This is the issue that Bradford-born Asif Choudry set out to address in 2014 when he first had the idea for CommsHero. Fed up of paying hundreds of pounds for identikit conferences, being talked at by people from businesses with budgets so immense you could never emulate anything they did, he decided to take a risk (or ‘dare to fail’ as he puts it) and try something a little different.

I won’t tell his full story here, but in summary, in the space of eight weeks, Choudry launched the CommsHero brand, started spreading the #CommsHero love on Twitter, and created an event in Manchester where 80 professionals gathered for a full day conference, with tonnes of swag (freebies) and terrific speakers, for the highly modest price-tag of just £180.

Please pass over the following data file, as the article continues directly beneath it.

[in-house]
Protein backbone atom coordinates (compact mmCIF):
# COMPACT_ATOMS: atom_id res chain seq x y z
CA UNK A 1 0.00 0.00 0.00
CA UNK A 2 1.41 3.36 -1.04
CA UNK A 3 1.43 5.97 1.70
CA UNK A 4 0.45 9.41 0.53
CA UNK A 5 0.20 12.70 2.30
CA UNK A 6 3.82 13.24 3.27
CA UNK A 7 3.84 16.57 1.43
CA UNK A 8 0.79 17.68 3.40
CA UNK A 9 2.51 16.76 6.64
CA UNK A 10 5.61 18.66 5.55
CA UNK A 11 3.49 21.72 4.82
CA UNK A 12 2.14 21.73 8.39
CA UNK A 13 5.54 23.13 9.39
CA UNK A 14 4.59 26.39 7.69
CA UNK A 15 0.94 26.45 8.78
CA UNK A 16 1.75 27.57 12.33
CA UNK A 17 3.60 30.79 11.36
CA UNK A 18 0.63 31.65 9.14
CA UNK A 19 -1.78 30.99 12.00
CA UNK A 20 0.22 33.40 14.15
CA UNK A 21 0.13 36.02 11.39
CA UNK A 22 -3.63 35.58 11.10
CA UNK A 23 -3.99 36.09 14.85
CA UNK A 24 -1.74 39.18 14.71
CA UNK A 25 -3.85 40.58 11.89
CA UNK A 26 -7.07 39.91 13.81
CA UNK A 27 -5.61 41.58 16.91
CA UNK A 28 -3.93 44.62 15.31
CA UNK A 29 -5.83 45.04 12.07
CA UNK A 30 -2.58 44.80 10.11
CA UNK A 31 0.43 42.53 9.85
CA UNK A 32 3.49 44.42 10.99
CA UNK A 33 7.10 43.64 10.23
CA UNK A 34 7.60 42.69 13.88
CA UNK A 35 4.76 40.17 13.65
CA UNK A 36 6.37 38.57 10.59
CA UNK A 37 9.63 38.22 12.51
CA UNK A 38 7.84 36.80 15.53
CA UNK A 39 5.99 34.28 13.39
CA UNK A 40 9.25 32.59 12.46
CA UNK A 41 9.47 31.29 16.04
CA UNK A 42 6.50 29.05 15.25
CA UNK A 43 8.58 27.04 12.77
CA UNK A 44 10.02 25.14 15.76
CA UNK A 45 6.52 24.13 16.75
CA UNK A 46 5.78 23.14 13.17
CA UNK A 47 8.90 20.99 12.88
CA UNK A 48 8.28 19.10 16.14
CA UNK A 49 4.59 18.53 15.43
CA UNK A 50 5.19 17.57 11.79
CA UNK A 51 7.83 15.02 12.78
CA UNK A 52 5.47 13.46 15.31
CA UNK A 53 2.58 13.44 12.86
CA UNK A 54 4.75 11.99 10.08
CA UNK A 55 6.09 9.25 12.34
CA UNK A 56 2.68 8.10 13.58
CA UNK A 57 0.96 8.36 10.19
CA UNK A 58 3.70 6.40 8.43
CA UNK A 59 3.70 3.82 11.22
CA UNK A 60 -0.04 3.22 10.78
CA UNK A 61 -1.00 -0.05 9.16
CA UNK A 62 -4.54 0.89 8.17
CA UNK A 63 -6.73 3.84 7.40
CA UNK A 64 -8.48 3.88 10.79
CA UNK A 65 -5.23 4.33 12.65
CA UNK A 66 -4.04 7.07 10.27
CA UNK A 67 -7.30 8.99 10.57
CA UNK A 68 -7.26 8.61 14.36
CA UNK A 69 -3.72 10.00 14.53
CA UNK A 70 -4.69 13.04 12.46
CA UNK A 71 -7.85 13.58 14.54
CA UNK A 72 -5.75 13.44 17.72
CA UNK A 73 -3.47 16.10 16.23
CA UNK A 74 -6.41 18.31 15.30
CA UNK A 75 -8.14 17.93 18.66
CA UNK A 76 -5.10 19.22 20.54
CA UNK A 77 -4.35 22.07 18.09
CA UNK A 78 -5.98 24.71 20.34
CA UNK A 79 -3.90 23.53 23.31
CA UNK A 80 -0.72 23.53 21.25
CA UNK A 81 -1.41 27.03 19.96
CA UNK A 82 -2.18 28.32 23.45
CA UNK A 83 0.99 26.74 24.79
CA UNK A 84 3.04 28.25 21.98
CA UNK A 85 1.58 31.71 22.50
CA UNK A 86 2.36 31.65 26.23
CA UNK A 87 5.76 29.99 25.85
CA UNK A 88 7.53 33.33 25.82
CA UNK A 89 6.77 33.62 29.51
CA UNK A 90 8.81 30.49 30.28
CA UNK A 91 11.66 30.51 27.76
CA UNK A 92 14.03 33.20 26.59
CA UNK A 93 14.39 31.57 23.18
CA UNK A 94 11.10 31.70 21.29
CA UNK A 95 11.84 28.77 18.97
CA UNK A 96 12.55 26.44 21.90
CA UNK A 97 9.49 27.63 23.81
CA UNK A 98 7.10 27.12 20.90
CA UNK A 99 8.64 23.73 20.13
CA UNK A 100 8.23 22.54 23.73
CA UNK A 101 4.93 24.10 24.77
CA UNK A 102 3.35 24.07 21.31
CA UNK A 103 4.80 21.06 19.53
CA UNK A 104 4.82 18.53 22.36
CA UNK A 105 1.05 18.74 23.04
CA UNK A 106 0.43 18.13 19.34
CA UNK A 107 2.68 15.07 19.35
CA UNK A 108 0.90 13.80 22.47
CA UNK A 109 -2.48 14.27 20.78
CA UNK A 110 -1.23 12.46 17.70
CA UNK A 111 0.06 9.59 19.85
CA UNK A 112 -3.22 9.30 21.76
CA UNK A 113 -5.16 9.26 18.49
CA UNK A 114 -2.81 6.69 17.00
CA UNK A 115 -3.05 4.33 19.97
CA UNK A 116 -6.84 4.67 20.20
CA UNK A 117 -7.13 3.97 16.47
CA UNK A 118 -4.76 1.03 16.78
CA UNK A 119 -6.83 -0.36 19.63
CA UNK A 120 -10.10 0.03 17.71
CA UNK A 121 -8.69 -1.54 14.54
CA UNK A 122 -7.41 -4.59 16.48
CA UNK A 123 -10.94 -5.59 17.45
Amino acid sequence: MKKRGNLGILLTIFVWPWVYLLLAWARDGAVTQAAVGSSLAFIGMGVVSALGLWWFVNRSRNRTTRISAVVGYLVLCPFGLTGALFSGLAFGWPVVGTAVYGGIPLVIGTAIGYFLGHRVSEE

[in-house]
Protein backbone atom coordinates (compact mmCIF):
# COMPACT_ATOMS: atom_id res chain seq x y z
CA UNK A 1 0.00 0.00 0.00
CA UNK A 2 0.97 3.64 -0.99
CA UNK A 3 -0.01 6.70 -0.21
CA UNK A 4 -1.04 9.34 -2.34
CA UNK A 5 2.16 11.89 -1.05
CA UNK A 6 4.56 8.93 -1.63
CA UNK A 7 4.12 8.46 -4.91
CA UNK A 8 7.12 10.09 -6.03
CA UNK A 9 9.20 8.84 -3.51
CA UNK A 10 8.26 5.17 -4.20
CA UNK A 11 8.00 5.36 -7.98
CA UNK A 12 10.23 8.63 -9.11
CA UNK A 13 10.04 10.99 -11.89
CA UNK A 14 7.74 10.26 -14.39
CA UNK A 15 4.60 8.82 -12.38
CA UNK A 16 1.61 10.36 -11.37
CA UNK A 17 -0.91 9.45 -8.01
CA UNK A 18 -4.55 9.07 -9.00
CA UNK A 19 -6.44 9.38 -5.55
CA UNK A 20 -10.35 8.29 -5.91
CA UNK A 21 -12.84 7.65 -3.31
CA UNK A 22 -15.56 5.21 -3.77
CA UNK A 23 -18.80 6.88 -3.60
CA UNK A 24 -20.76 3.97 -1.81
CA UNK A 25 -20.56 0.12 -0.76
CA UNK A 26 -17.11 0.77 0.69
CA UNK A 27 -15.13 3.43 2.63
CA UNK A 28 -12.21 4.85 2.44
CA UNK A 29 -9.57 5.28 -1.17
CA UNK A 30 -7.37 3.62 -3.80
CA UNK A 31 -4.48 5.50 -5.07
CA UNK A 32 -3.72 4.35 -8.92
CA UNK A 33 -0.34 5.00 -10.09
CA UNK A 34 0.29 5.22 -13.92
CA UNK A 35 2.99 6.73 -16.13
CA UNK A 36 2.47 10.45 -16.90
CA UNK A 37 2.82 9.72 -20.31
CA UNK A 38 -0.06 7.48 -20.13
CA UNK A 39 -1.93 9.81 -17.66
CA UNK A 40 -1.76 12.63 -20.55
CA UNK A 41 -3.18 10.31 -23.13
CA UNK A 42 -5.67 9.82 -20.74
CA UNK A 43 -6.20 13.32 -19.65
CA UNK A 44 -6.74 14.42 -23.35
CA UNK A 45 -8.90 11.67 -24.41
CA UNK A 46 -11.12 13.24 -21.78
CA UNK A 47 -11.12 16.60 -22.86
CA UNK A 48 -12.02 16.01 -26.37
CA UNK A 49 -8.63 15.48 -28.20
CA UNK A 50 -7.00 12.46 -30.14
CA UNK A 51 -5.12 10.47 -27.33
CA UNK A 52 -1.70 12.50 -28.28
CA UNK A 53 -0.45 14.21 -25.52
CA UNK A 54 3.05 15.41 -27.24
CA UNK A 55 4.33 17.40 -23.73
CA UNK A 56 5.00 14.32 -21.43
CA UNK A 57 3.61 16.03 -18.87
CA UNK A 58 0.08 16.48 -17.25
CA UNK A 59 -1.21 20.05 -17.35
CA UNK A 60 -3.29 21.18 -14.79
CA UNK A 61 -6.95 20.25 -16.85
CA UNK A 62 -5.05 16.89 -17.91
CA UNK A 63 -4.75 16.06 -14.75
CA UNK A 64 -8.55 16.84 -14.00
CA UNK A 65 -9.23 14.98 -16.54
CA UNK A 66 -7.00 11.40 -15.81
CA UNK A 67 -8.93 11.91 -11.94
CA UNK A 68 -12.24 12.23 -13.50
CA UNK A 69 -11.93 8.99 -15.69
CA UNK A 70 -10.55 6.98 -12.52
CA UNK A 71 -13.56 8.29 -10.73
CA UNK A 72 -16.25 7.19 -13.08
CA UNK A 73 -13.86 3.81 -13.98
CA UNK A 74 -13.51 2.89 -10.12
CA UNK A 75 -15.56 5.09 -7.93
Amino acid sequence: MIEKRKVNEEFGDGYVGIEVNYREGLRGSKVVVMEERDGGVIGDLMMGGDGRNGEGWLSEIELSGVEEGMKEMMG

Now in its fifth year, and after touring locations around the UK including Bristol, Leeds and London (just so no one feels left out), the twelfthCommsHero has just taken place, back in the place of its origin – Manchester’s impressive Bridgewater Hall. And I was there.

How to approach conferencing heroically

So CommsHero claims to be different, but is it really? Well, I put it to you, at how many conferences can you expect to find an actual superhero cape and mask in your goody bag, while opposite the coffee bar there’s a dressing up rail and heroic backdrop for photo ops?

Meanwhile, rather than canapés and fizz, at the latest CommsHero bash we enjoyed a mug of Yorkshire Tea and a choice of ‘dunkable’ biscuits. OK, so maybe tea and biscuits isn’t exactly ‘out there’ when it comes to conference catering – but you don’t usually find a ‘wheel of dunkability’ to help you choose which biscuit to go for.